Drunken Master (1978)

drunkenmaster_2Drunken Master [醉拳] (1978)
AKA Drunken Monkey in the Tiger’s Eyes, Drunk Monkey

Starring Jackie Chan, Simon Yuen Siu-Tin, Hwang Jang-Lee, Lam Kau, Linda Lin Ying, Dean Shek Tin, Chiang Kam, Max Lee Chiu-Jun, Yuen Shun-Yi, Fung Ging-Man, Tino Wong Cheung, San Kuai, Hsu Hsia

Directed by Yuen Woo-Ping

Expectations: High.

fourstar


To set the scene: Snake in the Eagle’s Shadow, Jackie Chan’s first big hit, was released in March of 1978 and sent a shock wave through the Hong Kong martial arts film world. It became one of the most successful Hong Kong films of all time, out-grossing even the mega-popular Bruce Lee films. A mere seven months later came Drunken Master, the second of Jackie’s collaborations with director/choreographer Yuen Woo-Ping, and it did 2½ times as much as Snake in the Eagle’s Shadow did at the Hong Kong box office. Boom! Not only was Drunken Master a mega-hit, it solidified Jackie Chan as a major player in Hong Kong film, it made drunken-style kung fu “a thing” in movies, and it further expanded the kung fu comedy genre that Yuen and Jackie had officially kicked off with Snake in the Eagle’s Shadow. Drunken Master is one of the hallmarks of ’70s kung fu cinema, and with good reason. It’s amazing.

The one aspect that’s lacking in Drunken Master is the story, but it is a testament to the strength of every other aspect that even though this flaw is very noticeable, it never detracts from the experience. In many ways, it’s kind of a re-hash of Snake in the Eagle’s Shadow, starting with a mountaintop fight scene where Hwang Jang-Lee takes on a fighter and mercilessly kills him with his amazing leg work. But instead of being a negative point, the re-hash is actually more of a distillation. Drunken Master takes everything that worked perfectly in Snake in the Eagle’s Shadow and perfects it even more, leaving out all the rest. Which, honestly, is that film’s relatively average kung fu revenge plot. “Who needs it?” they must have said, and I agree.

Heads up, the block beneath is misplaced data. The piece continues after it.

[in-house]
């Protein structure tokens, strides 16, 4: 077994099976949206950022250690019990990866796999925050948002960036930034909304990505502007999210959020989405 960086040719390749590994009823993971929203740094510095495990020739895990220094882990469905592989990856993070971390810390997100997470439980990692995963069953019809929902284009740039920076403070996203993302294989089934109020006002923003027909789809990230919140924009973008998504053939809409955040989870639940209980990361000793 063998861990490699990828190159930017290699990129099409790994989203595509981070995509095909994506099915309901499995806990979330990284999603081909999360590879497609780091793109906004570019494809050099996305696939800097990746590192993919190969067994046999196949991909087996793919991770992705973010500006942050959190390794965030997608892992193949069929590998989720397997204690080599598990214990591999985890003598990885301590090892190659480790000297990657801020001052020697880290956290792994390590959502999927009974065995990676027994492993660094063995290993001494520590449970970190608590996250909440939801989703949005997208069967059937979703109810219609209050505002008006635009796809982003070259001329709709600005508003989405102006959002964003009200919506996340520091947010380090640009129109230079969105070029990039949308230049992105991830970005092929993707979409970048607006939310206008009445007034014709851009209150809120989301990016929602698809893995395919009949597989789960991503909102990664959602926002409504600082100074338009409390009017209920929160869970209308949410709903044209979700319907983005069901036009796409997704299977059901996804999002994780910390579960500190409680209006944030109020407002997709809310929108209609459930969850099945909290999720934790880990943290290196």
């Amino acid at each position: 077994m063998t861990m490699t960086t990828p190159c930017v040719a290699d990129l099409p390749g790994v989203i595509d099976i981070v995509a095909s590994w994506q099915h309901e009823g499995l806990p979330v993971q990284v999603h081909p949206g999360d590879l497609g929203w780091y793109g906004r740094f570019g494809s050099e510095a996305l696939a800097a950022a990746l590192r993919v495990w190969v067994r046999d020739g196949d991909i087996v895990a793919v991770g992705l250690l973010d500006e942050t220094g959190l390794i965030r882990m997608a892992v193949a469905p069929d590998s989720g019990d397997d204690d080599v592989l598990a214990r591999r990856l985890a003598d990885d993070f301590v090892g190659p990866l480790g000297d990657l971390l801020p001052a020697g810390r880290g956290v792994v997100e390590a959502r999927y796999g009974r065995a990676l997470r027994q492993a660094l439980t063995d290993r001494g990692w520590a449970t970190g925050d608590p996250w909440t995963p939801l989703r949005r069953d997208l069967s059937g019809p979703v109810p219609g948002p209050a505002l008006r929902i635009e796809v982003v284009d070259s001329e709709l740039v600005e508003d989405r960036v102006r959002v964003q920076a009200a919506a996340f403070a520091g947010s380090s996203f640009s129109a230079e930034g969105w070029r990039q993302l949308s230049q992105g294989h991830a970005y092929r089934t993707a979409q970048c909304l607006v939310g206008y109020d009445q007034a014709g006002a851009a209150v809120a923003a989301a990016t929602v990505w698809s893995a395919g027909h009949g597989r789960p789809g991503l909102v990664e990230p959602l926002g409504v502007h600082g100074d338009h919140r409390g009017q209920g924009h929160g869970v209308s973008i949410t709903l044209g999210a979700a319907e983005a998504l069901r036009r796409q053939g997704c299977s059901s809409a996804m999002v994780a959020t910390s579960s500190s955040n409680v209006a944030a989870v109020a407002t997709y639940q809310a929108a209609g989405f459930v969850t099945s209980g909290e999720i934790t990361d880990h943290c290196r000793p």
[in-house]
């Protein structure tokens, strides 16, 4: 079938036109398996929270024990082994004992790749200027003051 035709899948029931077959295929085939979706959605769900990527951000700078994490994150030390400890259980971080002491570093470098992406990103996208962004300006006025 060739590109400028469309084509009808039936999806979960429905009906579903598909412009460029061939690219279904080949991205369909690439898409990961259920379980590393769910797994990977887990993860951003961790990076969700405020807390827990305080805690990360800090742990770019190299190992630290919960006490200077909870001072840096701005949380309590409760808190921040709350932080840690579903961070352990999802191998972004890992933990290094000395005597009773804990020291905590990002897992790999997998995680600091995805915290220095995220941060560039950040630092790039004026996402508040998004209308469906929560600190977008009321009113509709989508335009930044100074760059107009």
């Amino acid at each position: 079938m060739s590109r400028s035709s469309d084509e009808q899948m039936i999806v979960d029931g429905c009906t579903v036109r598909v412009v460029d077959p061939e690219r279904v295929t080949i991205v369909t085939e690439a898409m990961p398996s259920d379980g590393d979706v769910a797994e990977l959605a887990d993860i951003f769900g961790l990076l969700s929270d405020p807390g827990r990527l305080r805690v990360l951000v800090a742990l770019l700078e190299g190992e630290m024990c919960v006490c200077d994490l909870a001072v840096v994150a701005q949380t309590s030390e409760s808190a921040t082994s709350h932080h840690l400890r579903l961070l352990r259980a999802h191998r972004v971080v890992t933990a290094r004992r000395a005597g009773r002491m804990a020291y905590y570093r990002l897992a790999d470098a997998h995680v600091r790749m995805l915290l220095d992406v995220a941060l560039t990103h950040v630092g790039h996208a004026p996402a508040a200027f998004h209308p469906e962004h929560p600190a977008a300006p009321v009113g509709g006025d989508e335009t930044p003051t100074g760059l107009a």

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The Flying Dagger (1969)

The Flying Dagger [飛刀手] (1969)

Starring Cheng Pei Pei, Lo Lieh, Yeung Chi Hing, Cheng Lui, Shum Lo, Cheng Miu, Wu Ma, Lam Kau, Chui Chung-Hok, Ku Feng, Yau Ming, Lau Gong, Cliff Lok Kam Tung, Yau Lung

Directed by Chang Cheh

Expectations: Moderate. Chang Cheh, but I’ve never really heard of this one.


Before I get into the review proper, let me just say this: I loved The Flying Dagger. It’s not as good as Chang Cheh’s best stuff, but it’s a lot of fun and well worth your time. In Chang Cheh’s memoir he mentions filming this concurrently with Golden Swallow, so for some unexplained reason The Flying Dagger‘s release was held back until after Chang had filmed and released The Singing Thief & Return of the One-Armed Swordsman. Who’s to say what went down, but at this point it doesn’t really matter. What does matter is Lo Lieh, and the ridiculous amount of badass he exudes in this film.

The Flying Dagger opens with a beautifully shot black and white intro sequence (which is somewhat reminiscent of Onibaba with all the tall grass), where a young couple are assaulted by a rogue bandit. He kills the man and then rapes and kills the girl, but before he can cleanly make his escape Cheng Pei Pei shows up and annihilates him. What she didn’t know when she killed him was that he was the son of noted evil clan leader Jiao Lei (Yueng Chi Hung), also known as the Flying Dagger because of his amazing prowess with throwing knives. Jiao makes it his personal vendetta to completely wipe out Cheng Pei Pei’s family to avenge his son’s death, because y’know… he’s just evil like that. Along the way, anti-hero Yang Qing (Lo Lieh) gets mixed up in the middle of the two factions, and it’s in his character that the film truly shines.